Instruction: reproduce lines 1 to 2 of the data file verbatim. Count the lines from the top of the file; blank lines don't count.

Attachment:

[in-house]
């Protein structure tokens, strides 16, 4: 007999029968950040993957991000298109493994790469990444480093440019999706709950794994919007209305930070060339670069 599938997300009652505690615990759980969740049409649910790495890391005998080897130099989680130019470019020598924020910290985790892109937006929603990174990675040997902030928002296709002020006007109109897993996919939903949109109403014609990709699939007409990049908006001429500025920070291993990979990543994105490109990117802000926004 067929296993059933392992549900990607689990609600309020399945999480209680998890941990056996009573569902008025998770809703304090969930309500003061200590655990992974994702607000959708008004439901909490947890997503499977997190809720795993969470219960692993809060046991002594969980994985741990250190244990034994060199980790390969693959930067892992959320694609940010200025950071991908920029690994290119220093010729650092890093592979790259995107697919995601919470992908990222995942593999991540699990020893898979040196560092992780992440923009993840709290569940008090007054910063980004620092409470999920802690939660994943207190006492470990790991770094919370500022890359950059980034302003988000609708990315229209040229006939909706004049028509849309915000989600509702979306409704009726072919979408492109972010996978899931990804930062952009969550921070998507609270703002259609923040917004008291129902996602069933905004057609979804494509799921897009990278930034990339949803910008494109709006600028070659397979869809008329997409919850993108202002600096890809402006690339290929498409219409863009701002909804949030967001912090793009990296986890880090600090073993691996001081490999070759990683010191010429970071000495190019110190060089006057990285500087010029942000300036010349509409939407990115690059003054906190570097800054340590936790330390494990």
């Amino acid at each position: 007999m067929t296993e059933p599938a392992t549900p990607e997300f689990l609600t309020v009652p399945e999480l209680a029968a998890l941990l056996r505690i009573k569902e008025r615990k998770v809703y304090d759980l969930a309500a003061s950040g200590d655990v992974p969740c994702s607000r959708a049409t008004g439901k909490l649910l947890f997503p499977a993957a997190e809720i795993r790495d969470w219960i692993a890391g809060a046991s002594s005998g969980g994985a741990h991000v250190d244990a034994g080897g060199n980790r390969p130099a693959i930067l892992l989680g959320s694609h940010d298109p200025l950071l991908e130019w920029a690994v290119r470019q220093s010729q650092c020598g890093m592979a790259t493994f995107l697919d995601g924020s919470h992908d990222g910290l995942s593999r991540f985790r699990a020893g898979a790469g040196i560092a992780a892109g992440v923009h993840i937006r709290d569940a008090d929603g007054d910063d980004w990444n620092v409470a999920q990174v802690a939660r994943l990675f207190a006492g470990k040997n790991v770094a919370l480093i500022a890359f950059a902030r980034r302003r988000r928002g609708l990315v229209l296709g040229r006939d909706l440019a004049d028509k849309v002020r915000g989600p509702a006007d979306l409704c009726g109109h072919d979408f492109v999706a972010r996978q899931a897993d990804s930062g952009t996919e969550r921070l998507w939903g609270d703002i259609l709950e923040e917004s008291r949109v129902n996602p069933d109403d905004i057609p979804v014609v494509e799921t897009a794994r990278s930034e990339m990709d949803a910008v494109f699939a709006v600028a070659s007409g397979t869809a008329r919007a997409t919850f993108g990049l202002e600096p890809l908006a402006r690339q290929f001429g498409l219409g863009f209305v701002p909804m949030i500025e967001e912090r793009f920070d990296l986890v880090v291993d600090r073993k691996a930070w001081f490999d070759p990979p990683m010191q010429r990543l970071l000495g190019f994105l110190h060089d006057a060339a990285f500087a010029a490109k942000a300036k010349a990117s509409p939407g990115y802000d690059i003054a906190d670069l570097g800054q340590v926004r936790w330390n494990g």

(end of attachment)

[in-house]
């Protein structure tokens, strides 16, 4: 007999029968950040993957991000298109493994790469990444480093440019999706709950794994919007209305930070060339670069 599938997300009652505690615990759980969740049409649910790495890391005998080897130099989680130019470019020598924020910290985790892109937006929603990174990675040997902030928002296709002020006007109109897993996919939903949109109403014609990709699939007409990049908006001429500025920070291993990979990543994105490109990117802000926004 067929296993059933392992549900990607689990609600309020399945999480209680998890941990056996009573569902008025998770809703304090969930309500003061200590655990992974994702607000959708008004439901909490947890997503499977997190809720795993969470219960692993809060046991002594969980994985741990250190244990034994060199980790390969693959930067892992959320694609940010200025950071991908920029690994290119220093010729650092890093592979790259995107697919995601919470992908990222995942593999991540699990020893898979040196560092992780992440923009993840709290569940008090007054910063980004620092409470999920802690939660994943207190006492470990790991770094919370500022890359950059980034302003988000609708990315229209040229006939909706004049028509849309915000989600509702979306409704009726072919979408492109972010996978899931990804930062952009969550921070998507609270703002259609923040917004008291129902996602069933905004057609979804494509799921897009990278930034990339949803910008494109709006600028070659397979869809008329997409919850993108202002600096890809402006690339290929498409219409863009701002909804949030967001912090793009990296986890880090600090073993691996001081490999070759990683010191010429970071000495190019110190060089006057990285500087010029942000300036010349509409939407990115690059003054906190570097800054340590936790330390494990």